WILD HORSE District No. 39
NW1/4 NE1/4 of 14-15-23
1916-17 (6 months)
Teacher: Clea Anding, Board: Rhett Jones, J.D. Beals, H.E. Underwood, Census: 33
1917-18 (6 months)
Teacher: Rosa Newkirk, Board: Rhett Jones, J.D. Beals, H.E. Underwood, Census: 36
1918-19 (6 months)
Teacher: Daisy Cochran, Board: Rhett Jones, J.D. Beals, Fred Hyman, Census: 27
1919-20 (6 months)
Teacher: Daisy Cochran, Board: Rhett Jones, J.D. Beals, Fred Hyman, Census: 35
1920-21 (6 months)
Teacher: Elsie Jones (2 mo) Rula Woodruff (4 mo), Board: Rhett Jones, J.D. Beals, Fred Hyman, Census: 37
1921-22 (6 months)
Teacher: Imalove Christian, Board: Rhett Jones, J.D. Beals, H.E. Underwood, Census: 32
1922-23 (6 months)
Teacher: Claude Hubbard, Board: Rhett Jones, J.D. Beals, H.E. Underwood, Census: 31
1923-24 (6 months)
Teacher: Pauline Guernsey, Board: Rhett Jones, W.H. Downey, H.E. Underwood, Census: 30
1924-25 (6 months)
Teacher: Alice Rose, Board: W.H. Downey, H.E. Underwood, Rich Hay, Census: 26
In the spring of 1925 District No. 39 (Wild Horse) transferred to UG7 or Breezy Meadow.
Wild Horse School Memories written by Maye Jones Cogburn
“Wild Horse School was built on the prairie close to Wild Horse Creek. The school was eight miles north of Strong City and one mile east of Fred and Avis Cobb’s home which was originally Rhett Jones’ homestead. My brother, Tom and I walked one and ½ miles through pastures to school. Tom was seven and I was five. My parents thought it best for Tom to wait until I could go to school with him. At the time I had long braids of hair which hung down my back past my waist and as we passed the Lawrence McClellan Home, their geese were always out to greet us and hang onto my hair. Two years after we started to Wild Horse, the school building was moved one mile north between Sam Kendalls and the McFarland place, Bill Caudle’s grandparents. I don’t know how or why it was moved unless it was on a road instead of the middle of a pasture. Wild Horse was a one room school with grades from one to eight, handled by one teacher.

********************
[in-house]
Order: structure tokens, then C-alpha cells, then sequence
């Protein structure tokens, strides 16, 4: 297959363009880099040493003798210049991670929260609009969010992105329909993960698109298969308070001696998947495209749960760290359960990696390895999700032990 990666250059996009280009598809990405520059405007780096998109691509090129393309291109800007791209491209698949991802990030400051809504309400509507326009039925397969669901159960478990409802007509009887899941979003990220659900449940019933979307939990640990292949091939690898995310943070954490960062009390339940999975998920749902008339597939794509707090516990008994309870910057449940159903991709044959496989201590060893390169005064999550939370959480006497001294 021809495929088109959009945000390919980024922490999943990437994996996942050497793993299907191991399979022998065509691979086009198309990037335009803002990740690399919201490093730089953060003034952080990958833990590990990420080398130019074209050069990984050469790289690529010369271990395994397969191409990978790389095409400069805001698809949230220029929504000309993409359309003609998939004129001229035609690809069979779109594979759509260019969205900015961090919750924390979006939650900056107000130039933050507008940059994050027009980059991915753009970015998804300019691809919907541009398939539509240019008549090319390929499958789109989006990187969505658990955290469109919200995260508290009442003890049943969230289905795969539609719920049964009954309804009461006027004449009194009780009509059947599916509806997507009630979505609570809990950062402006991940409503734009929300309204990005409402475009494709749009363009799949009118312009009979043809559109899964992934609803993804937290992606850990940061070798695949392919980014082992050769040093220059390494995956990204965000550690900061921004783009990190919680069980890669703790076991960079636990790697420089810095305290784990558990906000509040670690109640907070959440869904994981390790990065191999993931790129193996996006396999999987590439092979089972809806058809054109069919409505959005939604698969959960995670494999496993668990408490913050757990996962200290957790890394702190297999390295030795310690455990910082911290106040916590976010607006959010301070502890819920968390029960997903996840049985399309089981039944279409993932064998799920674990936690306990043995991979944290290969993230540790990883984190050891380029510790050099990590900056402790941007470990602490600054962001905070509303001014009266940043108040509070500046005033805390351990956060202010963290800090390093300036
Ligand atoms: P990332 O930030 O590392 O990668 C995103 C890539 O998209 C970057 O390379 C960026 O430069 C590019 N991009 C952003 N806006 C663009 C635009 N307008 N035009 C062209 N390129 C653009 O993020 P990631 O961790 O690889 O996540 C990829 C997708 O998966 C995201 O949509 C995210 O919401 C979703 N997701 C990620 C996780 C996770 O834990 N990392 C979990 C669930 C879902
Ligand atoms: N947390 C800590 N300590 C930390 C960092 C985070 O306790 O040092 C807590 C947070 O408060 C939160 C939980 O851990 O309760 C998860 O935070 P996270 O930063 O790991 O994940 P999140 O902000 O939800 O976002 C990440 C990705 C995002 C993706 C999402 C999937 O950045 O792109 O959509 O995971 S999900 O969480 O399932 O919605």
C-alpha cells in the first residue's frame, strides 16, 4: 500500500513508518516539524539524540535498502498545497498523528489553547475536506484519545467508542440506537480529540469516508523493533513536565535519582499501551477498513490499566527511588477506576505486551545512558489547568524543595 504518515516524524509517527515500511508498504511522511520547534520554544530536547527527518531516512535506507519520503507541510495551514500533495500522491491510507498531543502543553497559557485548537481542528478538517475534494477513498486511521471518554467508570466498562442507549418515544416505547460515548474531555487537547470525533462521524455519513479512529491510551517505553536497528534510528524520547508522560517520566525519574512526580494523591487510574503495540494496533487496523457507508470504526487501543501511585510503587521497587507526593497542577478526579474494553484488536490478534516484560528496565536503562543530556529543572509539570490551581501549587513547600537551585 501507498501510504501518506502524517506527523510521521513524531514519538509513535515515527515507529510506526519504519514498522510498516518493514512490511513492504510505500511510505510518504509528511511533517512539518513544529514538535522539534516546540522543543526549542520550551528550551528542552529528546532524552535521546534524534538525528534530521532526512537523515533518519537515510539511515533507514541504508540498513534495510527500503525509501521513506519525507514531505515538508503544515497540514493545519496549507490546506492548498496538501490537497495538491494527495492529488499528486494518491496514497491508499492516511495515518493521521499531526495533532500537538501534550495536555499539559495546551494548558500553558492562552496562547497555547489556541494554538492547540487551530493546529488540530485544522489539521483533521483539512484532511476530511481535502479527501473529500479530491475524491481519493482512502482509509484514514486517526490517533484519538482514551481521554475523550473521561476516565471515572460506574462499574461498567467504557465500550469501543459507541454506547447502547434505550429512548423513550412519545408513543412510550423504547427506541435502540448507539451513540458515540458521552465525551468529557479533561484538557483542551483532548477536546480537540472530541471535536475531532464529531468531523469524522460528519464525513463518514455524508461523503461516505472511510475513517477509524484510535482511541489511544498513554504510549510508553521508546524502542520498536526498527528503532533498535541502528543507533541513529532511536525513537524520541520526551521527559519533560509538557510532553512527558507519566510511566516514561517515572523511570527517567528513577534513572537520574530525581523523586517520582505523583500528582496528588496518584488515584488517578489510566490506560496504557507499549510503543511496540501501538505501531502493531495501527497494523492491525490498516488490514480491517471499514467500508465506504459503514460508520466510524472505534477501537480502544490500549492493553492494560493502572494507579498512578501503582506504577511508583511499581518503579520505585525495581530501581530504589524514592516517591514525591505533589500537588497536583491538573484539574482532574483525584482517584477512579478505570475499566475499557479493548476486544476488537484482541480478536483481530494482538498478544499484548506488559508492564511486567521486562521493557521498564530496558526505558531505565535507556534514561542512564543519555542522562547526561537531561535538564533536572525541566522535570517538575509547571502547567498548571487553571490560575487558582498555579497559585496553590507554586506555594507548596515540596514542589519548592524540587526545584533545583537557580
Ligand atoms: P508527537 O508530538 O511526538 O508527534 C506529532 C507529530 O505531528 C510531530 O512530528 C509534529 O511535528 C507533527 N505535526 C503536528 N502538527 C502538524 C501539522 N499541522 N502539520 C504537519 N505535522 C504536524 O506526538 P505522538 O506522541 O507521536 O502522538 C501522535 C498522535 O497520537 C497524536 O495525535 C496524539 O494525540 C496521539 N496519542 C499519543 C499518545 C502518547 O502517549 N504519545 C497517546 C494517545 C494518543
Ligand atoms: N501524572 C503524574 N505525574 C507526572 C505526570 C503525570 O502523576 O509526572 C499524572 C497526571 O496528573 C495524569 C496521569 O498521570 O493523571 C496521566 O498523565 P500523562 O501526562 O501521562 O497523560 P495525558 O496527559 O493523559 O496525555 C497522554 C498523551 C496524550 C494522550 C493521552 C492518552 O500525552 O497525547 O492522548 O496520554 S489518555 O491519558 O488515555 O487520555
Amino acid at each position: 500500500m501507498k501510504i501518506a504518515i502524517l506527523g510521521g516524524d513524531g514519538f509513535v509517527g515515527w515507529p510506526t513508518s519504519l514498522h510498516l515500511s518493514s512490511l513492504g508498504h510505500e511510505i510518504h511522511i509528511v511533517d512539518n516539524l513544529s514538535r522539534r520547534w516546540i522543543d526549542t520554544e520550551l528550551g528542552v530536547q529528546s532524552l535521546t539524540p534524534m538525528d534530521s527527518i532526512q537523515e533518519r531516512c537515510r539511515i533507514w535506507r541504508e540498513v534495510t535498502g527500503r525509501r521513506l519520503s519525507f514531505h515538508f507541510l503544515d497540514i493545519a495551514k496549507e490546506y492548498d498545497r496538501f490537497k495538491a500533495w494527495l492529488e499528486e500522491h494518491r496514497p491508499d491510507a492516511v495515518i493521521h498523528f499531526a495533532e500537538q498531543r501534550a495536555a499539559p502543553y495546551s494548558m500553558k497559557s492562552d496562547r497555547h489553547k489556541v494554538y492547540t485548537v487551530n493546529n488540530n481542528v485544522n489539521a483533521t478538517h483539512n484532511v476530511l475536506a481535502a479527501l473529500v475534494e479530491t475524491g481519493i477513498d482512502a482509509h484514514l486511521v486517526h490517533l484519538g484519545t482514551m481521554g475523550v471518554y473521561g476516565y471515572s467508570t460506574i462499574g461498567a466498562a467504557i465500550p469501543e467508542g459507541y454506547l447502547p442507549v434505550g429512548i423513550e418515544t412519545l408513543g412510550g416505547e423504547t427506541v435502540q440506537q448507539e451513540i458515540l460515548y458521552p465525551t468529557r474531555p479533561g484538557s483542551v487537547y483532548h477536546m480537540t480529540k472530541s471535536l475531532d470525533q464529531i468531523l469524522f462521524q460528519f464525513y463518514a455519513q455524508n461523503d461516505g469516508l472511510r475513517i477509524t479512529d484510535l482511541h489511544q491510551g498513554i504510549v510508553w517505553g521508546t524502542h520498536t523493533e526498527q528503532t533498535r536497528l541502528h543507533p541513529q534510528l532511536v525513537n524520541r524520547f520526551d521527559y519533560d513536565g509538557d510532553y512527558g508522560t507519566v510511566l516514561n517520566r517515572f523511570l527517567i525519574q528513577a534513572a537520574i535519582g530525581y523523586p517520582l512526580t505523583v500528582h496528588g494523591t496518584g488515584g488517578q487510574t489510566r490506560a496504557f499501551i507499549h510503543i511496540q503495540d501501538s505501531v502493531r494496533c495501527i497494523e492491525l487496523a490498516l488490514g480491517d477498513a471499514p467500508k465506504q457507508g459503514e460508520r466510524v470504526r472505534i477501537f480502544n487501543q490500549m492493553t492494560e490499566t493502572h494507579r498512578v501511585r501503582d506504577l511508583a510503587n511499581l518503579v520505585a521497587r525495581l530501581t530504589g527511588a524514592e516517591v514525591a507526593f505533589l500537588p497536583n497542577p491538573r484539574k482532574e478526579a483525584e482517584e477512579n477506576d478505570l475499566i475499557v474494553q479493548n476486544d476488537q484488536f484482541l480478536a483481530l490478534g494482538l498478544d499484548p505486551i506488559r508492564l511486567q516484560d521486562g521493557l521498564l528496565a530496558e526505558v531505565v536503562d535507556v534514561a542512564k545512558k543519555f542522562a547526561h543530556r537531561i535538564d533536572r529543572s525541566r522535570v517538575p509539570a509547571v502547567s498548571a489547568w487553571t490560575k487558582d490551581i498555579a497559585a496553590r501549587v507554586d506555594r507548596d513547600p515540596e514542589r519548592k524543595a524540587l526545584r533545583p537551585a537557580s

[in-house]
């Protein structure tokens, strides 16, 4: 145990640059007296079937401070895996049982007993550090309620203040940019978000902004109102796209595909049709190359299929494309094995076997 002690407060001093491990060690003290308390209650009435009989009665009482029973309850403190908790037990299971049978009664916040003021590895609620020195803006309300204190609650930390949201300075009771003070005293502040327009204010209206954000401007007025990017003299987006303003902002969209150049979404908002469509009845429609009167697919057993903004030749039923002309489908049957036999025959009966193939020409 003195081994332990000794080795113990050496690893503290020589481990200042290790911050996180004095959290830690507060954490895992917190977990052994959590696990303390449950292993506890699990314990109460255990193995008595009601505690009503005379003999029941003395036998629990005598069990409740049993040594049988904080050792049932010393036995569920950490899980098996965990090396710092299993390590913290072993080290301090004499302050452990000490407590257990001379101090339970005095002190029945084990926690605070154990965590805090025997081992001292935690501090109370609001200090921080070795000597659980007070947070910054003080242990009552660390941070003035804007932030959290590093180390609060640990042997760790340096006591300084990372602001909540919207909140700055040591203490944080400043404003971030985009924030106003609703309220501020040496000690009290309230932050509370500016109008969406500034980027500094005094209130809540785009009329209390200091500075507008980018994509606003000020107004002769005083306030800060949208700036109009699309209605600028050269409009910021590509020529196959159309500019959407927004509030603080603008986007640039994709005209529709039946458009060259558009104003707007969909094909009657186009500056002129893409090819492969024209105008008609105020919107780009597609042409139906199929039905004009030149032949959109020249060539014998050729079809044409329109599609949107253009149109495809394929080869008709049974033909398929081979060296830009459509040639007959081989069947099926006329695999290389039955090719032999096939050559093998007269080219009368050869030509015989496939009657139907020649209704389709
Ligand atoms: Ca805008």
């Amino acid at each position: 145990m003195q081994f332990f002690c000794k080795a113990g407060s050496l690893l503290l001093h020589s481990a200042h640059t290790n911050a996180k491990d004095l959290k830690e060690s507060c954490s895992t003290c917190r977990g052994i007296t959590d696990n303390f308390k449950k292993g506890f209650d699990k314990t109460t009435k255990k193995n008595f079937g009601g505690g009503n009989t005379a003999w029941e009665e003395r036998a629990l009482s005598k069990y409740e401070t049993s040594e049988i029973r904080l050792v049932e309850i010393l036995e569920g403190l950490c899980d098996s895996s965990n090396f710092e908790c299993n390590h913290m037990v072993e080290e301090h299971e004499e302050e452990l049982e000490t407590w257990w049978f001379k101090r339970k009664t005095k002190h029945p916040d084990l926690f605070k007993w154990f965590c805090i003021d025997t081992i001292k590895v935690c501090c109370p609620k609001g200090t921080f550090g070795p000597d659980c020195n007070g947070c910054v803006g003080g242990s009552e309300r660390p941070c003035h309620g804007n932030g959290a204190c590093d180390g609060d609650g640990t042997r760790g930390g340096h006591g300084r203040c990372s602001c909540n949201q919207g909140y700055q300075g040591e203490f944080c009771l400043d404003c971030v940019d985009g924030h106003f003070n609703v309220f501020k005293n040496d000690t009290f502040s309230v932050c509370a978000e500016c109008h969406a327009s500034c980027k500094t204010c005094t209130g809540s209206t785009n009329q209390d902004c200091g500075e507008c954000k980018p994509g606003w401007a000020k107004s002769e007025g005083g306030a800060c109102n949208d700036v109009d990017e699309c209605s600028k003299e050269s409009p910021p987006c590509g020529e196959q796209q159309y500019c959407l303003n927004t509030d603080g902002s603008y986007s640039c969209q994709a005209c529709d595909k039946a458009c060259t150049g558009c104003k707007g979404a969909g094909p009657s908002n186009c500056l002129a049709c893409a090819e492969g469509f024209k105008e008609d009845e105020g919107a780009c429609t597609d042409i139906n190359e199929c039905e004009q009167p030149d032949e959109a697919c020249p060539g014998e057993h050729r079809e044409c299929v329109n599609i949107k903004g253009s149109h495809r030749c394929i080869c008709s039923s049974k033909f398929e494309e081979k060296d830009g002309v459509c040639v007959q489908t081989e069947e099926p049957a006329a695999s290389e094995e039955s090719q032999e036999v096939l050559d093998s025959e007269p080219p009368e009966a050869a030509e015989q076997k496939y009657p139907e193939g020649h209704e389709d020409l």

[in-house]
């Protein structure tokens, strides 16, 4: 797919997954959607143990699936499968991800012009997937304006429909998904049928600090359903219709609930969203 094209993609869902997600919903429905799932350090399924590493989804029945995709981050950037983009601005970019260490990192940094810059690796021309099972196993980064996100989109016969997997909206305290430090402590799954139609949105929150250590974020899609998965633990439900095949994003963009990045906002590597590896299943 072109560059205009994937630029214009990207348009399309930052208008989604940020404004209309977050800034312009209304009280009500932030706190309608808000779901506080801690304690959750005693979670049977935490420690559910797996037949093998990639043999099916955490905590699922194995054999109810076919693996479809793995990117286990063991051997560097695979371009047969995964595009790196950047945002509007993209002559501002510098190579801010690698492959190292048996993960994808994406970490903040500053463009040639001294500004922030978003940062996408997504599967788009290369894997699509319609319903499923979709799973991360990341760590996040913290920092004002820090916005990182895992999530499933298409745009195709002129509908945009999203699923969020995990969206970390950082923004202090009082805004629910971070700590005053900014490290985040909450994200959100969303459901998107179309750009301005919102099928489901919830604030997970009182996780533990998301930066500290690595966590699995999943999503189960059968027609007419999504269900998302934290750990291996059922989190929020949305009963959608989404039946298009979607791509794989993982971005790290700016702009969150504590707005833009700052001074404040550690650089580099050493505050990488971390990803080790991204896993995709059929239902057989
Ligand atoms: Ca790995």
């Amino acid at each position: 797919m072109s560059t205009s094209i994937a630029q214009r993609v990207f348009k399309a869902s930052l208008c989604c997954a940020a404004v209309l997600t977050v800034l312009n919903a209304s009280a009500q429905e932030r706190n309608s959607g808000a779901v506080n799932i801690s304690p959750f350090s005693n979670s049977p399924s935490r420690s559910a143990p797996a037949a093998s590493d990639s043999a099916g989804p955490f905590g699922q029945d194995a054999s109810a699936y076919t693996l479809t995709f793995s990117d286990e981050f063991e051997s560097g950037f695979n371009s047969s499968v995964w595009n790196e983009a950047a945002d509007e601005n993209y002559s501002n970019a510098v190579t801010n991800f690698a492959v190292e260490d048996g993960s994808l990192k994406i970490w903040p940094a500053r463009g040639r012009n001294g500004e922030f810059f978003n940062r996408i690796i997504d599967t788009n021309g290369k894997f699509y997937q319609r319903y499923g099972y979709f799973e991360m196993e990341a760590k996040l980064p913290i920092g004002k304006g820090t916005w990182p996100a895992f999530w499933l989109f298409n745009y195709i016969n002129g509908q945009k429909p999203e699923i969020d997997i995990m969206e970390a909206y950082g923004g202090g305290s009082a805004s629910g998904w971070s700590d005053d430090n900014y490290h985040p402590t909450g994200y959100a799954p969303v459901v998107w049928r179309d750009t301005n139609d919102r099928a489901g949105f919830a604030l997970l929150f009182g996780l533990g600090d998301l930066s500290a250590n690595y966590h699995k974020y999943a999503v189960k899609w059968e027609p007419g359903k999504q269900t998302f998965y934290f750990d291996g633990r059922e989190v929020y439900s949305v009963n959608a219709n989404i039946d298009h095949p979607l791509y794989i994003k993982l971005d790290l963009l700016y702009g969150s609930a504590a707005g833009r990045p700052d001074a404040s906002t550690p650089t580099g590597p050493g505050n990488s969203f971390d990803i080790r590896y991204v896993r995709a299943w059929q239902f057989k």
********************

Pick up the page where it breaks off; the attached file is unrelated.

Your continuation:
Our Wild Horse community sent eight boys to WWI. Seven came home together and later Vernon Kendall was released from the German prisoner of war camp. The other seven were Bill Beals; Bill Downey, John Hyman; Walter, Floyd and Harley Rice and John Hyman, an uncle of previous John Hyman. It was a great day when the boys came home. All of the community met at the school house to welcome the boys back. The entire time they were gone, there was a flag hanging in the window with eight stars on it. The school house served as a meeting place for every occasion such as literaries, church, revivals, picnics, funerals, pie or box suppers and Christmas trees. On Friday afternoon, we had basketball games, ciphering matches, spelling bees and geography matches challenging any school nearby. The teachers I remember included Mrs. Andings, Rosa Newkirk, Elsie Johnson Lettle, Rula Woodruff, Daisy Cochran Hyman, Pauline Guernsey, Imalove Christian and Alice Rose Thomas. Rula Woodruff operated the telephone office at Roll and also a drugstore. The children who attended Wild Horse School included: Hyman, Underwood, Jones, McClellan, Kendall, Cowart, Heaths, Guest, Mason, Caudle, Beals, Painter, Cantrell, Thomas, Harris, Robison. Simpson School was down to six pupils and they were transported by car to Wild Horse. They were Hays and Weeks families. After that year, Simpson, Wild Horse and Breezy Meadow consolidated and changed the name to Superlative, which was a two room and taught to eleventh grade. If we wished to graduate, we went to Strong City and took a test and graduated with credits. I was one of the few. Superlative was not a name for people to remember, so it was changed back to Breezy Meadow.”